The rehabilitation will utilize state and federal historic tax credits, proceeds from the area TIF plans, financing from OakStar Bank, and private capital. 

In December, Longview Mansion's longtime operators Jeanne MarshallJenny Gale and Hunter Gale, moved from the premises. 

"Their dedication to the Mansion, commitment to the Longview neighborhood, and support of the Lee's Summit community has been unwavering over the many years," Moberly said. "As the new owners of the property, we are thankful for the care they have taken to keep the historical property a hallmark of Kansas City during that time."

All events currently booked at the Mansion will continue as planned, and bookings beyond September 2018 are being accepted. For details, call 816-761-6999 or email info@longviewmansion.com

Hawaiian dining concept launches in KC market with Belton location

Two brothers who helped operate Hawaiian Time, a quick casual
restaurant chain with nine Oregon locations, are rolling into the Kansas City market with a similar concept in Belton, the first of as many as a dozen planned for the metro area.

Cameron McNie and Tyler McNie will open Hawaiian Bros Island Grill, 1112 E. North Ave, in February. The brothers partnered with longtime friends and brothers Paul Worcester and Joel Worcester of Worcester Investments to purchase the 2,800-square foot former home of Long John Silver's.

"Our family purchased a single restaurant in 2003 from a Hawaiian family," Cameron McNie said. "We'd never been in the restaurant industry, but the business just exploded from that one location and we grew it throughout Oregon. After working for our family restaurant for many years, my brother and I wanted to branch off and do our own thing."  

The McNie brothers already are scouting a second metro-area location, touring 7-8 potential sites in November.

"We think this is an expandable concept. We have proven that in Oregon, so we're trying to move fast on additional locations," McNie said.

Hawaiian Bros will feature Hawaiian-inspired island décor and an all-fresh menu that includes a signature teriyaki chicken dish, Huli Huli Chicken. At about $8.50, the restaurant's traditional plate lunch includes a main portion of meat, two scoops of white rice, and a scoop of macaroni salad.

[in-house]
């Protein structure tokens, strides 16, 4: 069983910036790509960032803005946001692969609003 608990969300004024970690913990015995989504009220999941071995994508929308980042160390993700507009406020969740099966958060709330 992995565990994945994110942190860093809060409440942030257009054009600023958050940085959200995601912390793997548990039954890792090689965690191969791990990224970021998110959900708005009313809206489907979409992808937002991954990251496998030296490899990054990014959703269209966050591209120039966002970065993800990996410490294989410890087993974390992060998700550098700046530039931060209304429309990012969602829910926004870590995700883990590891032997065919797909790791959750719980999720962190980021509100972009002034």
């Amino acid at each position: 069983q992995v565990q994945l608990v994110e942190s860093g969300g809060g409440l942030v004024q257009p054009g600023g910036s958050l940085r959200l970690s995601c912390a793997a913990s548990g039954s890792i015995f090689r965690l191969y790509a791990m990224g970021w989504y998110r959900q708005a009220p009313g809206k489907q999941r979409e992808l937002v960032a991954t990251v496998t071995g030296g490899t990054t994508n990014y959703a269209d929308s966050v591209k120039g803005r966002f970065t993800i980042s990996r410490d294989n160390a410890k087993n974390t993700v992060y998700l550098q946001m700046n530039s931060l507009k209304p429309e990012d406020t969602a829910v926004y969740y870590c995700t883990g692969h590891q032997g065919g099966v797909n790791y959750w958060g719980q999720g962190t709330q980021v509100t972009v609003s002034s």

"This is a very similar yet different concept than Hawaiian Time. We have re-branded the look and feel to be our own as well as added some new takes on the menu while keeping the core of the traditional plate lunch intact," McNie said. "We've been doing this for 14 years and think we have a good idea of what works."

McNie said the ownership group chose to launch in Belton because of population growth in Belton and Raymore, as well as the ability to purchase the standalone building near Target and Home Depot at the intersection of 58 Highway and Towne Center Drive.  

"There are plenty of other successful establishments nearby, and the square footage is ideal for our operation," McNie said. "We feel our food and price point will be appealing to a wide demographic, allowing us to be successful wherever we are located. We believe the Midwest is ready for Hawaiian plate
lunch."

Hawaiian Bros. rendering courtesy: Clockwork Architecture

Helix Architecture has designs on KCAI student living center expansion

Helix Architecture + Design has been chosen to design a new 250-bed student living center and dining hall for the Kansas City Art Institute. Construction will begin in 2018 on the project, which was made possible by a $10 million anonymous gift through the Greater Kansas City Community Foundation.

Several firms submitted proposals for the student living center, but Helix' plan stood out because it created connections and emphasized relationships between the new student living center, the new garden space and current housing, according to KCAI President Tony Jones

"The result will be a thoughtful design that takes into consideration the needs of our students while respecting our historic Rockhill and Southmoreland neighborhoods, and advancing the college's extensive landscape plan," Jones said.

Helix partnered with Denver-based consulting firm Christopher Carvell Architects to land the project. Carvell has developed nationally recognized expertise in the design of "Next Generation" student life facilities.

"It is an honor to work alongside one of the country's leading arts education institutions to redefine the student housing experience and create a space that nurtures the creativity of these young artists," said Reeves Wiedeman, founding principal with Helix Architecture + Design. "KCAI's new student housing project will be a beacon for attracting talent to the campus and our city."

Helix is an award-winning, Kansas City-based design firm consistently ranked among the best in the nation by Architect Magazine. The firm's diverse portfolio of work includes extensive experience with higher education institutions throughout the region. According to a release, the KCAI student housing project includes contemporary dining that will be open to the public and a large terraced garden. 

Located at 4415 Warwick, KCAI is a private, independent four-year college of art and design awarding the Bachelor of Fine Arts degree with 13 studio majors. KCAI also offers continuing education courses. Founded in 1885, KCAI is Kansas City's oldest arts organization. For more information, visit www.kcai.edu.